My guest on this episode learned effective negotiation in the trenches, working as a hostage and crisis negotiator. But don’t let the fact that his negotiations often happened in life and death situations convince you that his experience is worlds apart from whatever it is that you do. It’s not. What he learned in that high-pressure environment transfers across the board to every discipline. You can apply the principles to procurement, sales, and a variety of other business applications – not to mention your personal relationships.
Dan Oblinger is a hostage negotiator, author, international keynote speaker, and fuel behind the Leadercraft brand of workshops and training. He graduated from the FBI National Crisis Negotiator Course in 2018 and teaches frequently on the topics of active listening, negotiations, ethics, leadership, culture, and crisis management. The stories he shares in this episode illustrate that the power behind successful negotiations is not in the words you use, but in the words you don’t use. Join us for this insightful and practical conversation.
Outline of This Episode
- [3:00] A story about a woman who was ready to jump off a bridge
- [6:15] The importance of doing pre-work before engaging in a negotiation
- [9:30] What you need to say when beginning a negotiation
- [13:52] Listening becomes the superpower for most negotiations
- [20:51] The major role of practice in any skill, especially negotiations
The first essential to effective negotiation is the art of listening
There are many things Dan has learned in his experience as a negotiator, but the one thing that has become a predominant theme in his work and professional training is the powerful role listening plays in any negotiation. The first time he learned it was in his very first crisis negotiation. A woman was on a bridge, about to jump, and he came on the scene with a head full of pre-formulated solutions. As he spoke to the woman, he found her to be increasingly resistant to his suggestions the more time he spent with her. It wasn’t making sense to him.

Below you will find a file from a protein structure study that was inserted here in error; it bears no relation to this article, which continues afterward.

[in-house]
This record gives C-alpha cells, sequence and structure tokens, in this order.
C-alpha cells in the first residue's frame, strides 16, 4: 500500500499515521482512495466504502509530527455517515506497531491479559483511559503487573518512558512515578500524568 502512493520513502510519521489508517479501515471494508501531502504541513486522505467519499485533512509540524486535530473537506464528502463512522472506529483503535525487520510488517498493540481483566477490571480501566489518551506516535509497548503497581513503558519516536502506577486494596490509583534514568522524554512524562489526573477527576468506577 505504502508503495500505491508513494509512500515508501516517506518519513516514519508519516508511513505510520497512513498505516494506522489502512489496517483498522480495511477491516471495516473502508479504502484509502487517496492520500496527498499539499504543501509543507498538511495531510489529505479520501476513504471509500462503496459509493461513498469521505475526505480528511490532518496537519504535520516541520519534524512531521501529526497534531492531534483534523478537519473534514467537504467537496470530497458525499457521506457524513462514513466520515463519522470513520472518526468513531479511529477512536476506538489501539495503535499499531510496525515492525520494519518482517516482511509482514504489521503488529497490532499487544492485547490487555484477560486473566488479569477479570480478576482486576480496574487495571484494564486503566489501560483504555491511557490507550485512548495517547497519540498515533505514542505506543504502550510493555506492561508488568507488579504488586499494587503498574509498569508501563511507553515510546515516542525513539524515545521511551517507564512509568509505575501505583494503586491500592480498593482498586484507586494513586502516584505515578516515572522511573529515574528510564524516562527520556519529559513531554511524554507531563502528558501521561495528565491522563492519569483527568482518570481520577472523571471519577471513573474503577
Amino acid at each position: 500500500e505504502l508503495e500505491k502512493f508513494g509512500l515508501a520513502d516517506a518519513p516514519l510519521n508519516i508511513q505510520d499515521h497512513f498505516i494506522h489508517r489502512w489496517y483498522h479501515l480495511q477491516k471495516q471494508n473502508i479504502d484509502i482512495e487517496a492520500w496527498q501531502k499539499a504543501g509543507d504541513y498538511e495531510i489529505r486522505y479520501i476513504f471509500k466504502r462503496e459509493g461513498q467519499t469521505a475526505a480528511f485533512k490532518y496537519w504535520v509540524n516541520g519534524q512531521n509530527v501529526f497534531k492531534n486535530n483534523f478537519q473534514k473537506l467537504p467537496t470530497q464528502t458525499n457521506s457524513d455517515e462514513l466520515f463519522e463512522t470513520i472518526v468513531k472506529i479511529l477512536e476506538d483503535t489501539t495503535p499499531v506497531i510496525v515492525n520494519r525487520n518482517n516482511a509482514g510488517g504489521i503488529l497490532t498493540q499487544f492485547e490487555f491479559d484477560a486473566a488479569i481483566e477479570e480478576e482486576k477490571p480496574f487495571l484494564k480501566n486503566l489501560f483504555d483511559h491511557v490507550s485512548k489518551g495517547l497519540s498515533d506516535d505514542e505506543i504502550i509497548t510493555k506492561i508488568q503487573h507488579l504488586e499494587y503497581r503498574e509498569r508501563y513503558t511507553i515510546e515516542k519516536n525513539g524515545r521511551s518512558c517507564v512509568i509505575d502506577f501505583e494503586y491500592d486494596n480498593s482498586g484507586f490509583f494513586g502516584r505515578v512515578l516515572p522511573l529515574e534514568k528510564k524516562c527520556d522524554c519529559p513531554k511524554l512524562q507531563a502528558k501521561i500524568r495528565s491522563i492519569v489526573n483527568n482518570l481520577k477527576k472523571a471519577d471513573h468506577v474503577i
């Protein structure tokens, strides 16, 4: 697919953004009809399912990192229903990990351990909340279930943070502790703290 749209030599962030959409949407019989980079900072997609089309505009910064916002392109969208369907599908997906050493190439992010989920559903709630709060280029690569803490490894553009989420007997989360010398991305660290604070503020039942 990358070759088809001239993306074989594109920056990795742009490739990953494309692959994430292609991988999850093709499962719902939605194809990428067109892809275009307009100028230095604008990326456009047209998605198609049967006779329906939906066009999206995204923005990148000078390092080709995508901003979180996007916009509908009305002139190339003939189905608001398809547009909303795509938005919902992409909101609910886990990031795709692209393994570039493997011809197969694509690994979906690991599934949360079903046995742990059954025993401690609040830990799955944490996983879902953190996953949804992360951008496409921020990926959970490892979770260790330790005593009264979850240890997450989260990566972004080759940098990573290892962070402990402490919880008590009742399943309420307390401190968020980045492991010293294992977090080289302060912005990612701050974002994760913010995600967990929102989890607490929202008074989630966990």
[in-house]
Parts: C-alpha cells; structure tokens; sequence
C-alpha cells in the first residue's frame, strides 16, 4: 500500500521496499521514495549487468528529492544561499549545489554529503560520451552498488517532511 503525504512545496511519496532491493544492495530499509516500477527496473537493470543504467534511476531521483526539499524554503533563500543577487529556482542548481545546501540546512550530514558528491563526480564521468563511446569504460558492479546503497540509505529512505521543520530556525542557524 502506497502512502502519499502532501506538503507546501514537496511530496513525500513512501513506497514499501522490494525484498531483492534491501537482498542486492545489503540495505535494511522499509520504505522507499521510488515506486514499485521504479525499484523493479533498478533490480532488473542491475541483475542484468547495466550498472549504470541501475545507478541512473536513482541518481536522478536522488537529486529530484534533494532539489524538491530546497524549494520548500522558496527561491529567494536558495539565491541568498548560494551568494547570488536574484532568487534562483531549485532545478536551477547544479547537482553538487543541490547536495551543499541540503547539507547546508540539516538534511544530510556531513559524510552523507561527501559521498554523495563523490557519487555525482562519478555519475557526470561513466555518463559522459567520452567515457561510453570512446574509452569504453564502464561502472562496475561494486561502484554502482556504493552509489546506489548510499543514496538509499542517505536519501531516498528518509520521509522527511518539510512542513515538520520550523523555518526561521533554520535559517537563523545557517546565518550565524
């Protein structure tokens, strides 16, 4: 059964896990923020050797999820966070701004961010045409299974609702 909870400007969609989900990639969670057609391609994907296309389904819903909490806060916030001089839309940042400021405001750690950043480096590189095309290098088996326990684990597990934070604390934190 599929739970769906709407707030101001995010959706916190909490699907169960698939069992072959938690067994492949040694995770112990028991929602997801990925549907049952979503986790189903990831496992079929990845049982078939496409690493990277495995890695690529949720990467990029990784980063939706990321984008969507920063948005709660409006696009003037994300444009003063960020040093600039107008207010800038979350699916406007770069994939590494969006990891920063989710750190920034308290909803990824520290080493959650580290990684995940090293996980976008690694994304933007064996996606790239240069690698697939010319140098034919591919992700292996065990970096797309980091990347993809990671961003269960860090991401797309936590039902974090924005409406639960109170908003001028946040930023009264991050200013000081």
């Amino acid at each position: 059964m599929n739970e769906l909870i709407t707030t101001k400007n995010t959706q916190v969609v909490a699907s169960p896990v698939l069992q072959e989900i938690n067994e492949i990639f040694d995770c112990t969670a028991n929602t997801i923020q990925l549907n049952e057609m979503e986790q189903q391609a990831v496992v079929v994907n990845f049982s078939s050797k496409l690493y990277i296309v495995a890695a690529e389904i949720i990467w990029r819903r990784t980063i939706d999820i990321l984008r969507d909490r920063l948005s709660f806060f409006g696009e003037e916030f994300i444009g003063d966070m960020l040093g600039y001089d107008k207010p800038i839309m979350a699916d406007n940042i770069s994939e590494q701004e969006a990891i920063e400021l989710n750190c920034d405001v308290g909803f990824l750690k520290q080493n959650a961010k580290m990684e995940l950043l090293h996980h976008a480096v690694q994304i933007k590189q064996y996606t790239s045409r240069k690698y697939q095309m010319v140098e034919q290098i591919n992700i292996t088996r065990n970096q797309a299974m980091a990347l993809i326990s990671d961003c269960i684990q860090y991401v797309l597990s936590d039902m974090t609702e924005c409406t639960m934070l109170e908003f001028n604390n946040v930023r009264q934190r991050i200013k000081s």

What he learned was that he hadn’t taken the time to listen, to understand what she was feeling and the true reasons why she was on the bridge in the first place. Without that information, he limited his effectiveness by degrading trust from the outset.
Effective listening begins with pre-work
As in Dan’s situation, listening begins before you ever step into the room (or onto the bridge) with the person you must negotiate with. Nothing is gained by stepping in too quickly. The agents coming on the scene know that sort of approach puts the entire situation at risk. Instead, they will take the time to assess the scene they are stepping into. An effective negotiation – in crisis situations or in sales and procurement – requires pre-work.
Dan’s advice about pre-work:
First, you must gather intelligence. If you know how to ask good questions you can glean information that will help you assess the situation quickly and accurately
Next, make sure you have all the needed resources for a possible negotiation. Resources can take the form of data, or people, or tools, but make sure you have what you need.